The Magic of Satire: Ngũgĩ wa Thiong’o’s Wizard of the Crow

Reviewed by Lisa Clements

At the risk of falling under criticism for being too reductive, the strain of hardship in contemporary and past African living in magical realism seems to be countered by three things: resilient courage, a faith in the familial aspect of close community, and a sense of humorous reality that serves as a kind of metaphorical lifebuoy in the midst of chaos and tragedy (ironically, it can also be the downfall when too idealistic). Of course, this isn’t always the kind of sentiment which is captured in the works which emerge from the Diaspora; as Davina Kawuma succinctly articulates in her article “The Nature(s) of African Writers” the trend to treat all works emerging from the continent as homogenous is a naive misinterpretation of the multitude of emotions and perspectives captured by writers of African literature. But in the case of Ngũgĩ wa Thiong’o, who has successfully unified two worlds that Kawuma mentions – the world of successful publishing while remaining true to his voice of origin – satire and parody especially play a powerful theatrical and philosophical role.

Ngũgĩ’s brilliantly-crafted Wizard of the Crow might not be classified as magical realism by all critics, but it certainly contains a similar recipe of ingredients which make the experience of reading it a kind of phantasmagoric dream which blurs the surface of the text yet reveals a definitive state of consciousness beneath. There are luminous sequences of multiple sensory effects that surge between the spiritually-elevated and the gritty reality of everyday, larger than life characters, and a fascination with the profanity and excess of zealous overlords. The sheer horror and injustice which is found in the fictional “Free” Republic of Abruria is portrayed with a blunt and mocking light – disclosing the hedonistic habits and delusional grandeur of “the Ruler” which is in direct conflict with its citizens.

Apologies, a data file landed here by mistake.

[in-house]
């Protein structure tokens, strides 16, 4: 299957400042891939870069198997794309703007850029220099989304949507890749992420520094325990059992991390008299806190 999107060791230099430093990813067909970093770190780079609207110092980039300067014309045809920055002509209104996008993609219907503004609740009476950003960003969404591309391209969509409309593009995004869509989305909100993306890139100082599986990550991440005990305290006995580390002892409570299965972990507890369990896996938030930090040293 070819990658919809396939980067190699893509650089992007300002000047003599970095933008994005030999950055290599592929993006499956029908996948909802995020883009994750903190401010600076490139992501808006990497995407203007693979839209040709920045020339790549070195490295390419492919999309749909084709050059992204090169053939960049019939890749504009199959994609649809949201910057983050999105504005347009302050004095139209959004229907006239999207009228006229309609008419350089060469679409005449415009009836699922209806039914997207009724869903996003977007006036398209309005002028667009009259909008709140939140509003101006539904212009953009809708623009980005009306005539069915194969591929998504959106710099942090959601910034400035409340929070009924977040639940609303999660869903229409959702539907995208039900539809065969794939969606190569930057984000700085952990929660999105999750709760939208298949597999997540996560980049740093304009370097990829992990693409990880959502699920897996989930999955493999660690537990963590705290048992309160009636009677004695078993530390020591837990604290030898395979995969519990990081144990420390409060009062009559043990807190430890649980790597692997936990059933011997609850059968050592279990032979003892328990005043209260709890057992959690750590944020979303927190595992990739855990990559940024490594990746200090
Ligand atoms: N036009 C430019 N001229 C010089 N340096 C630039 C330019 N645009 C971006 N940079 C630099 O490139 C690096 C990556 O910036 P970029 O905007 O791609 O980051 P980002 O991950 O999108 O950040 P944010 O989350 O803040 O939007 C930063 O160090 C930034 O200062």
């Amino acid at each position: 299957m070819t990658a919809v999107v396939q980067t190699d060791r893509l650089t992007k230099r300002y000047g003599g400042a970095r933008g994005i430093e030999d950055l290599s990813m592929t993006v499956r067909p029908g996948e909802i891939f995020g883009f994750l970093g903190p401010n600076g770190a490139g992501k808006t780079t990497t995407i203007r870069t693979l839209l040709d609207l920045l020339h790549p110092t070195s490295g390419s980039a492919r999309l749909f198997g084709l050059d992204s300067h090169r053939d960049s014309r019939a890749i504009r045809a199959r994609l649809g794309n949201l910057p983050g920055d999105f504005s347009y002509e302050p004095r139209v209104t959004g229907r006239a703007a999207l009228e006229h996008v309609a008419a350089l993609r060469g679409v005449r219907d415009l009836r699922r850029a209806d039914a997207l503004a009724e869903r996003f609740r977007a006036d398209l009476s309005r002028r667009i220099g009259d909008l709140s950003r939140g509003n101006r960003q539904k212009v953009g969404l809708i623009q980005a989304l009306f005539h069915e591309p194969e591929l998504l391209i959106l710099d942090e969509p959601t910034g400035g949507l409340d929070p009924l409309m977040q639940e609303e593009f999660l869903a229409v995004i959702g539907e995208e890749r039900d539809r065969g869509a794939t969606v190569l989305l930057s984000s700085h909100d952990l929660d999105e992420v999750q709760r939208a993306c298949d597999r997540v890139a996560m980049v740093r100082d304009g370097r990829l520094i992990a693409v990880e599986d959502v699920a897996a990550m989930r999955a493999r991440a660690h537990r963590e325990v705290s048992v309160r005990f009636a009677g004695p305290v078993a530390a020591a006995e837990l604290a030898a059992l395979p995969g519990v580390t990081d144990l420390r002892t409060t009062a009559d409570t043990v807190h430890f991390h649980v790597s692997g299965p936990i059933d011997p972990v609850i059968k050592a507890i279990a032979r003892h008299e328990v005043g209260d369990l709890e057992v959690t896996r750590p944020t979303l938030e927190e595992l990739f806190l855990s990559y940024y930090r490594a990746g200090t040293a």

Ironically Elevated Rhetoric

It is this dramatic contrast between the sacred and profane, rich and poor, that make Ngũgĩ’s use of humor so powerful. Just like the impossible “Marching to Heaven” project – the Ruler’s own Tower of Babel – the hierarchical structure is so unbalanced that it threatens to topple at all times because there is no tangible middle class to flesh out the center, and the weight of the corporations teeter precariously at the peak. There can be no progress without a solid foundation, a concept which neither the political party nor the blood-sucking corporations – who endeavor to turn the country into a commercial colony – can grasp.

In reading this novel, there comes a realization that only through fiction can a writer reveal the truth about the world, and the situations which Ngũgĩ stages may verge on hysterical realism, but are a faithful representation of the West’s merciless money lust and the plague of neocolonial sentiments that wage war through the voice of the dictator and his elite henchmen: Machokali and Sikiokuu – rivals who go to extreme physical lengths to gain the upper hand.

Turning the System on Itself